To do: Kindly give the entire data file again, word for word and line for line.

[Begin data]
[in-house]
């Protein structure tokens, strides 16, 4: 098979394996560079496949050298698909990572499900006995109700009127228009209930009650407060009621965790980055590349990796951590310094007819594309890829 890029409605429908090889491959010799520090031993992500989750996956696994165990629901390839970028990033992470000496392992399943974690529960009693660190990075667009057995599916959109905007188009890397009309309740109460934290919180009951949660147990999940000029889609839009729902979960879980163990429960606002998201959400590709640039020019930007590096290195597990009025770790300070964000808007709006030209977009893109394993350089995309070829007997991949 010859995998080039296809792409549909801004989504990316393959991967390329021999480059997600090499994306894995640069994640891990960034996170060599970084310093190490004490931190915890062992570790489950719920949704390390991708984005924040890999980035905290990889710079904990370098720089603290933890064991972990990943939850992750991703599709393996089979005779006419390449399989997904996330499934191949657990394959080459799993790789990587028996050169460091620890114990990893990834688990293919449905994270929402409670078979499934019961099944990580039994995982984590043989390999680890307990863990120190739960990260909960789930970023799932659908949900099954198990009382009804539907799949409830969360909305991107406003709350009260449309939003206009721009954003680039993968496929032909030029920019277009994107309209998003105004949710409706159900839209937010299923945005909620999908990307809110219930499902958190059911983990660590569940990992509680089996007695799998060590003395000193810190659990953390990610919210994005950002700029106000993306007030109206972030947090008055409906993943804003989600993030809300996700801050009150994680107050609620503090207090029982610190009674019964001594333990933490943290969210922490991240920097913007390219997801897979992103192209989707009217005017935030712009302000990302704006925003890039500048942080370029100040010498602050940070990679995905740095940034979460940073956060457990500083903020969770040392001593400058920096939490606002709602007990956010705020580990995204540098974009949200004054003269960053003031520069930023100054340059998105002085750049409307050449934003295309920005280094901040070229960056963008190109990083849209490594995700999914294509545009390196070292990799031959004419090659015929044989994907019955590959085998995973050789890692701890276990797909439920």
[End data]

[in-house]
């Protein structure tokens, strides 16, 4: 098979394996560079496949050298698909990572499900006995109700009127228009209930009650407060009621965790980055590349990796951590310094007819594309890829 890029409605429908090889491959010799520090031993992500989750996956696994165990629901390839970028990033992470000496392992399943974690529960009693660190990075667009057995599916959109905007188009890397009309309740109460934290919180009951949660147990999940000029889609839009729902979960879980163990429960606002998201959400590709640039020019930007590096290195597990009025770790300070964000808007709006030209977009893109394993350089995309070829007997991949 010859995998080039296809792409549909801004989504990316393959991967390329021999480059997600090499994306894995640069994640891990960034996170060599970084310093190490004490931190915890062992570790489950719920949704390390991708984005924040890999980035905290990889710079904990370098720089603290933890064991972990990943939850992750991703599709393996089979005779006419390449399989997904996330499934191949657990394959080459799993790789990587028996050169460091620890114990990893990834688990293919449905994270929402409670078979499934019961099944990580039994995982984590043989390999680890307990863990120190739960990260909960789930970023799932659908949900099954198990009382009804539907799949409830969360909305991107406003709350009260449309939003206009721009954003680039993968496929032909030029920019277009994107309209998003105004949710409706159900839209937010299923945005909620999908990307809110219930499902958190059911983990660590569940990992509680089996007695799998060590003395000193810190659990953390990610919210994005950002700029106000993306007030109206972030947090008055409906993943804003989600993030809300996700801050009150994680107050609620503090207090029982610190009674019964001594333990933490943290969210922490991240920097913007390219997801897979992103192209989707009217005017935030712009302000990302704006925003890039500048942080370029100040010498602050940070990679995905740095940034979460940073956060457990500083903020969770040392001593400058920096939490606002709602007990956010705020580990995204540098974009949200004054003269960053003031520069930023100054340059998105002085750049409307050449934003295309920005280094901040070229960056963008190109990083849209490594995700999914294509545009390196070292990799031959004419090659015929044989994907019955590959085998995973050789890692701890276990797909439920």